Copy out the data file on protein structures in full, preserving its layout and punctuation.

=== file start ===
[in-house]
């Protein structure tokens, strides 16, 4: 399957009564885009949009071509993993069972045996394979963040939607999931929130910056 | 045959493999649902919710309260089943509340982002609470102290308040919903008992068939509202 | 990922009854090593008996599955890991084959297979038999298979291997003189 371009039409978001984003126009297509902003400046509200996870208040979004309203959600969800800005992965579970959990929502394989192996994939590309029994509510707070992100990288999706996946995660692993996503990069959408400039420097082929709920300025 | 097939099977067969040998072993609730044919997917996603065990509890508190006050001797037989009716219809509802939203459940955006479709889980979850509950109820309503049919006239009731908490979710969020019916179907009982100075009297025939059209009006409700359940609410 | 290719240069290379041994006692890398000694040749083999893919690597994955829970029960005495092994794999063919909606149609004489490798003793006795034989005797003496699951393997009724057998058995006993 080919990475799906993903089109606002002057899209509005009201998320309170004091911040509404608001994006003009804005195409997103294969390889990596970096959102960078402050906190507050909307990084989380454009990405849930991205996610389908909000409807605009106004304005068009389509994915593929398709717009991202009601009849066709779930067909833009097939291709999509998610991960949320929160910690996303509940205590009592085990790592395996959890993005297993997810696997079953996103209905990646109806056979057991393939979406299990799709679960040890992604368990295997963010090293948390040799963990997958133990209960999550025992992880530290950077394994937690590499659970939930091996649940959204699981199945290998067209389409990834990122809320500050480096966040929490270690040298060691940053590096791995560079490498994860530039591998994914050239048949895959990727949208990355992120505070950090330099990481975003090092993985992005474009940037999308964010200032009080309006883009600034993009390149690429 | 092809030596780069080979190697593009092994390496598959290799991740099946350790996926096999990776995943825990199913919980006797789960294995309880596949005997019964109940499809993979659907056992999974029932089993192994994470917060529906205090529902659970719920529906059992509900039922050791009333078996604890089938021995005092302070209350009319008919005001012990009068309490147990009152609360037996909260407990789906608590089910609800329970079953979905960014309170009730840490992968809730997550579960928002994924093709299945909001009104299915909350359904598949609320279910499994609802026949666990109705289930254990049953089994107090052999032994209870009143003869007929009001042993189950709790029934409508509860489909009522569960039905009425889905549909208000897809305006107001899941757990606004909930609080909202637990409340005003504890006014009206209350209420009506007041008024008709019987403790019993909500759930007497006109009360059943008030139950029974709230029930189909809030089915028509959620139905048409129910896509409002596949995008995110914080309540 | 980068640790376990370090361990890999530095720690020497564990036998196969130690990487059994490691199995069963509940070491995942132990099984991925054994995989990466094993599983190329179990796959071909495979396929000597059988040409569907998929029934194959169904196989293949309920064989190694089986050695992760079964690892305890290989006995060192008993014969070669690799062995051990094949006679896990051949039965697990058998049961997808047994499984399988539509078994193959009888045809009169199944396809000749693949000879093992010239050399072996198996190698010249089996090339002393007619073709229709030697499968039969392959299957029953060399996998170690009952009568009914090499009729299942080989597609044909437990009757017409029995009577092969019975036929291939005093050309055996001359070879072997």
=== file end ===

[in-house]
């Protein structure tokens, strides 16, 4: 399957009564885009949009071509993993069972045996394979963040939607999931929130910056 | 045959493999649902919710309260089943509340982002609470102290308040919903008992068939509202 | 990922009854090593008996599955890991084959297979038999298979291997003189 371009039409978001984003126009297509902003400046509200996870208040979004309203959600969800800005992965579970959990929502394989192996994939590309029994509510707070992100990288999706996946995660692993996503990069959408400039420097082929709920300025 | 097939099977067969040998072993609730044919997917996603065990509890508190006050001797037989009716219809509802939203459940955006479709889980979850509950109820309503049919006239009731908490979710969020019916179907009982100075009297025939059209009006409700359940609410 | 290719240069290379041994006692890398000694040749083999893919690597994955829970029960005495092994794999063919909606149609004489490798003793006795034989005797003496699951393997009724057998058995006993 080919990475799906993903089109606002002057899209509005009201998320309170004091911040509404608001994006003009804005195409997103294969390889990596970096959102960078402050906190507050909307990084989380454009990405849930991205996610389908909000409807605009106004304005068009389509994915593929398709717009991202009601009849066709779930067909833009097939291709999509998610991960949320929160910690996303509940205590009592085990790592395996959890993005297993997810696997079953996103209905990646109806056979057991393939979406299990799709679960040890992604368990295997963010090293948390040799963990997958133990209960999550025992992880530290950077394994937690590499659970939930091996649940959204699981199945290998067209389409990834990122809320500050480096966040929490270690040298060691940053590096791995560079490498994860530039591998994914050239048949895959990727949208990355992120505070950090330099990481975003090092993985992005474009940037999308964010200032009080309006883009600034993009390149690429 | 092809030596780069080979190697593009092994390496598959290799991740099946350790996926096999990776995943825990199913919980006797789960294995309880596949005997019964109940499809993979659907056992999974029932089993192994994470917060529906205090529902659970719920529906059992509900039922050791009333078996604890089938021995005092302070209350009319008919005001012990009068309490147990009152609360037996909260407990789906608590089910609800329970079953979905960014309170009730840490992968809730997550579960928002994924093709299945909001009104299915909350359904598949609320279910499994609802026949666990109705289930254990049953089994107090052999032994209870009143003869007929009001042993189950709790029934409508509860489909009522569960039905009425889905549909208000897809305006107001899941757990606004909930609080909202637990409340005003504890006014009206209350209420009506007041008024008709019987403790019993909500759930007497006109009360059943008030139950029974709230029930189909809030089915028509959620139905048409129910896509409002596949995008995110914080309540 | 980068640790376990370090361990890999530095720690020497564990036998196969130690990487059994490691199995069963509940070491995942132990099984991925054994995989990466094993599983190329179990796959071909495979396929000597059988040409569907998929029934194959169904196989293949309920064989190694089986050695992760079964690892305890290989006995060192008993014969070669690799062995051990094949006679896990051949039965697990058998049961997808047994499984399988539509078994193959009888045809009169199944396809000749693949000879093992010239050399072996198996190698010249089996090339002393007619073709229709030697499968039969392959299957029953060399996998170690009952009568009914090499009729299942080989597609044909437990009757017409029995009577092969019975036929291939005093050309055996001359070879072997």